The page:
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Postlude to a riot

Scene at Chand Bagh-Karawal Nagar in north east Delhi on February 26, 2021 after days of violence.   | Photo Credit: Sandeep Saxena

How do you observe the anniversary of a riot that drove a deep wedge into the capital of India? Do you recall the number of bodies, the schools targeted, the homes vandalised, or the mosques burnt? While one part of Delhi was decked up and cheery to receive U.S. President Donald Trump that February day in 2020, another was on high alert. Delhi had already started seething with the passage of the Citizenship (Amendment) Act, which held the prospect of a large community of people becoming disenfranchised. All it needed was a spark to inflame passions. With some politicians doing their bit, the stage had been set.

A friend and I went four days after the riots erupted in north-east Delhi, which is home to a large population of urban labourers from Uttar Pradesh and Bihar, to the affected areas to see the scale of damage and speak to the people. North-east Delhi is a place which has largely been ignored by administrators.

Watch | Scene from Chand Bagh a day after violence

We began our journey from the Metro station at Maujpur where people had targeted each other after, some say, a speech made by a Bharatiya Janata Party politician. The shutters were down in the busy marketplace. Inside a lane, there were burnt auto rickshaws and a small minibus. Small shops selling hosiery and shoes, and a teashop, had been vandalised and set on fire. The main street, charred and lifeless, looked like it had witnessed a hundred little bonfires. The police kept peace that day. People didn’t talk to each other and when they did, they would only whisper, eyes darting here and there.

A few kilometers away, schools had been laid to waste. In Chand Bagh, two schools, each overlooking neighbourhoods in which lived different communities, had been set on fire. In one of the many by-lanes, a baker had not lost his graciousness — he offered us tea and biscuits. In his little home above his tiny boulangerie was a room full of women who had fled the day their houses had been targeted. They were wearing the same clothes four days after the violence. The stench of fear and sweat filled the room. Some had lost their identity papers. A community kitchen kept hunger at bay. The queues were getting longer there with each passing day.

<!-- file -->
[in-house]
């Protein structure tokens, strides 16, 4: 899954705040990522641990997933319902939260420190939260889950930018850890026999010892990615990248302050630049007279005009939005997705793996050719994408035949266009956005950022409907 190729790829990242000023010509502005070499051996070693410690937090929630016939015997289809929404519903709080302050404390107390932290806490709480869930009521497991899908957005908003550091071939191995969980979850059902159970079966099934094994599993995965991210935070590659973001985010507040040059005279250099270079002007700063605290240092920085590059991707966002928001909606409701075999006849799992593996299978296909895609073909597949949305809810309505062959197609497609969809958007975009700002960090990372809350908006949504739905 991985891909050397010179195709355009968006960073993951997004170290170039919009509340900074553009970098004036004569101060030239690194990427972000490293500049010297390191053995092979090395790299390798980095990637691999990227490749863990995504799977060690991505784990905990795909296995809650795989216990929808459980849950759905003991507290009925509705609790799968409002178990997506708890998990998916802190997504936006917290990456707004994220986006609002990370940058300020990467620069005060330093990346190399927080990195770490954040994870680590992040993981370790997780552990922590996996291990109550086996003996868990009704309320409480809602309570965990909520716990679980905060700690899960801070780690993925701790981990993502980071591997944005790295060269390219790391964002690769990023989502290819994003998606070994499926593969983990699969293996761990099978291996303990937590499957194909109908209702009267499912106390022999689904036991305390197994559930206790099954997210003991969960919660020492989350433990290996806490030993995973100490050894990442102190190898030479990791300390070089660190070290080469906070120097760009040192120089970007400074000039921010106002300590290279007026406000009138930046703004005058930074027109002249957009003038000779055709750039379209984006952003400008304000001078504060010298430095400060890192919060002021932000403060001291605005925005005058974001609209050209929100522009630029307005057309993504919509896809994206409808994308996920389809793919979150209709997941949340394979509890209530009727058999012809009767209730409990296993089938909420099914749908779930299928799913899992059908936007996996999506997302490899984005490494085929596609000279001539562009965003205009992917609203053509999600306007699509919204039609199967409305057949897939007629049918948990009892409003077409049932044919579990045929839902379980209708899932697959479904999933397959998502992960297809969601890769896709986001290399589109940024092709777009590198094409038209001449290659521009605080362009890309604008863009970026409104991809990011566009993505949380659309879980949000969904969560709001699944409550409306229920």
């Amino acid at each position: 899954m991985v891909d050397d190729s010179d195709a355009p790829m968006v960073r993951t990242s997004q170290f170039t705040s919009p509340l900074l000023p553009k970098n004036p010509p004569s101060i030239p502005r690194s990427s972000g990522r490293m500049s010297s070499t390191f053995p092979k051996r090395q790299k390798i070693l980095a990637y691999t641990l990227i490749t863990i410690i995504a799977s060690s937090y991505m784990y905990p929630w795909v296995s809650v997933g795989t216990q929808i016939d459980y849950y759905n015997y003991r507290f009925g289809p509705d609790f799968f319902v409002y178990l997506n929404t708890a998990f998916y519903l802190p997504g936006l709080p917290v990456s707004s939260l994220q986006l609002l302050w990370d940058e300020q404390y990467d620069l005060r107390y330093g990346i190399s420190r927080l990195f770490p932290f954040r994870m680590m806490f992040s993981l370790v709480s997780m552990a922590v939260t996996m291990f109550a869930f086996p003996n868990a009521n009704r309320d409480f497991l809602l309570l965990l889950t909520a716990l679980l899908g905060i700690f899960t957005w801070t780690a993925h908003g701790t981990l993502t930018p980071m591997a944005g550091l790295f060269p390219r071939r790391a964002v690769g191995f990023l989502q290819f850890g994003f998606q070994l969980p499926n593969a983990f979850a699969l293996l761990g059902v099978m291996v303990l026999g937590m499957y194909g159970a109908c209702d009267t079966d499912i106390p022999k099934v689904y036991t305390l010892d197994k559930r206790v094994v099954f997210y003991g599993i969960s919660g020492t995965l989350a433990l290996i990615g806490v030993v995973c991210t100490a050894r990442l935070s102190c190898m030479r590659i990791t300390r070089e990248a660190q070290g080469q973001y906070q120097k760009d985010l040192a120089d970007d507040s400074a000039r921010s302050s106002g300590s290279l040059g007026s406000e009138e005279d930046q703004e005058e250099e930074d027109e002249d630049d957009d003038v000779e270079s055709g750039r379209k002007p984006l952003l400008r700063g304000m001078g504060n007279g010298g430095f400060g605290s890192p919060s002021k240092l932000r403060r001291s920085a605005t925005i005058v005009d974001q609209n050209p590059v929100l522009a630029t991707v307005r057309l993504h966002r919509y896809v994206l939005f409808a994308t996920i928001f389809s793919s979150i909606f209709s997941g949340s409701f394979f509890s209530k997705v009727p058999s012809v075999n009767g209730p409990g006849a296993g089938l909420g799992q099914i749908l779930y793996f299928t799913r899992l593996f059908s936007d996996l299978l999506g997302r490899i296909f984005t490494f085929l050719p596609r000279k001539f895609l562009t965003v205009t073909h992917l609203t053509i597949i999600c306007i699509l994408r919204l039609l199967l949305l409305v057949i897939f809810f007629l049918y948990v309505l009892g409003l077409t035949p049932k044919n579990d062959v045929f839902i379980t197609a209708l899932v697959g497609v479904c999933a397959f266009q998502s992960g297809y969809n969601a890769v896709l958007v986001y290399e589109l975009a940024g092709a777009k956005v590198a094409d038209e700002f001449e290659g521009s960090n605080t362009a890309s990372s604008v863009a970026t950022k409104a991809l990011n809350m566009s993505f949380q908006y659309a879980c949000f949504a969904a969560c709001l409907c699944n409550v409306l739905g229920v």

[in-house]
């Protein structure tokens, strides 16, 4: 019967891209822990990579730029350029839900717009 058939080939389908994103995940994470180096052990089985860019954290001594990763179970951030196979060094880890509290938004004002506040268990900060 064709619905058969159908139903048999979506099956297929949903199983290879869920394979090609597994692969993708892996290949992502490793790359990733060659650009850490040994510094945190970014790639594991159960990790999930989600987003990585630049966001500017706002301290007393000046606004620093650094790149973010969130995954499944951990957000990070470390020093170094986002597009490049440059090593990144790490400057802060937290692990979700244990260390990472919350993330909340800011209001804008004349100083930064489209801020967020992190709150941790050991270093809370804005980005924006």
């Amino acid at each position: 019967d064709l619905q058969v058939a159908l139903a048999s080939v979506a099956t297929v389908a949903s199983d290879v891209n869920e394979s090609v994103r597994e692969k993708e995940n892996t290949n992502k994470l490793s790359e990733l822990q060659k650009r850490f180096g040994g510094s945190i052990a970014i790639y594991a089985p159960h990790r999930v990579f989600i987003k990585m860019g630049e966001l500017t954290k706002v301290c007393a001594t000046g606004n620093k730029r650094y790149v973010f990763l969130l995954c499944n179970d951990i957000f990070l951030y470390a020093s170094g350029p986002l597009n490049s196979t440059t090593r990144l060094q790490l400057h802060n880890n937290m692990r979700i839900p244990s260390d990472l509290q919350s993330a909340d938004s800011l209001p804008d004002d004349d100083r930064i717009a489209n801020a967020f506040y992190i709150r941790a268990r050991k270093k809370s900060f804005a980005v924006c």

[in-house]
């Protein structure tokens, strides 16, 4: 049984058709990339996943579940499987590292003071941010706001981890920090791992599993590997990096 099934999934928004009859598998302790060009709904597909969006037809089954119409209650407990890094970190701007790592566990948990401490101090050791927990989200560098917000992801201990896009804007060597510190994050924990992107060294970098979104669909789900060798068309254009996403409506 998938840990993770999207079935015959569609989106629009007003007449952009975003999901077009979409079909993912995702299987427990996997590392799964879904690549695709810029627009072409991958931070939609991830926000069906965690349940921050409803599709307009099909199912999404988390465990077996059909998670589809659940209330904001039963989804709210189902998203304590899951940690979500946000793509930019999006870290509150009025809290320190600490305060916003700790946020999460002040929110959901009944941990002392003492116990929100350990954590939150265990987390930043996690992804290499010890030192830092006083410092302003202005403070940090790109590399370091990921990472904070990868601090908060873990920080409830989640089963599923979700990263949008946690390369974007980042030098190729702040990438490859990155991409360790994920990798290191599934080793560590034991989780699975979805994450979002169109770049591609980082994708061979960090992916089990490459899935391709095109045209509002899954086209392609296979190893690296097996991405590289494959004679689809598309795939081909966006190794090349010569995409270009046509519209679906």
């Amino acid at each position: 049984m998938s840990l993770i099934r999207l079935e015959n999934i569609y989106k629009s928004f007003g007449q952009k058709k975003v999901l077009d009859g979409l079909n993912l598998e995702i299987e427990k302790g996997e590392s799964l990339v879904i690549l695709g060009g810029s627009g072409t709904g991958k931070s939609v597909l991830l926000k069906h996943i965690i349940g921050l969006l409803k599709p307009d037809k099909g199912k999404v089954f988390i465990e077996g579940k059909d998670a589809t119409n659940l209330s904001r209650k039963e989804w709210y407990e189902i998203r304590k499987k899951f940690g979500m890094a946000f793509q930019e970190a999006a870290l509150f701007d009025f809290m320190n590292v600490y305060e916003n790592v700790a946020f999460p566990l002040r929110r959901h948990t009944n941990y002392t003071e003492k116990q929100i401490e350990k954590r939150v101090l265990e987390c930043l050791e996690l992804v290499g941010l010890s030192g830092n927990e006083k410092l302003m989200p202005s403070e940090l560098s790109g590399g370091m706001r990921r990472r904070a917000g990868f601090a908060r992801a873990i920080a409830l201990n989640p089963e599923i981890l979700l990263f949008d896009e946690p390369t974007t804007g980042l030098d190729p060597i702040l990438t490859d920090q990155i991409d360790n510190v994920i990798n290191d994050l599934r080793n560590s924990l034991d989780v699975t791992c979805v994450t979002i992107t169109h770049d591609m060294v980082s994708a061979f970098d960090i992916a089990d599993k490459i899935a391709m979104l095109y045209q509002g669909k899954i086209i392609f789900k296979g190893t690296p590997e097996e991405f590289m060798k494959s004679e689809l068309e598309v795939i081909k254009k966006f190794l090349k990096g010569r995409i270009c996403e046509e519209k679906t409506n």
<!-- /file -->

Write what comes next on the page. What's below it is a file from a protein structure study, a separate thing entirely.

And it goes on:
Shiv Vihar looked like a burnt neighbourhood. Neighbours had turned into strangers overnight and had barricaded themselves. Benches, chairs, wooden beds, and poles had been stacked to block entry to outsiders. Words like ‘Hindustan’ and ‘Pakistan’ were traded easily. People crawled out at night from shelters to reach their burnt homes in search of papers, anything they could lay their hands on. Small hole-in-the-wall enterprises had been charred in vengeance. People showed us their wounds.


But amid this cruelty and despair, in the midst of the ravaged land, we saw random acts of kindness. A shopkeeper offered to help the affected women by giving away clothes, including lingerie, which he had stocked. This gentleman later called us during the nationwide lockdown to say that the little money he had earned had kept his kitchen going. Another shoe seller offered huge stocks of chappals. Others helped too, though some were clear that they would only help their own.

This is an anniversary I don’t wish to remember. Yet, it is important to recall the day the flames of hatred burnt Delhi.

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Printable version | Apr 15, 2021 4:39:28 PM |

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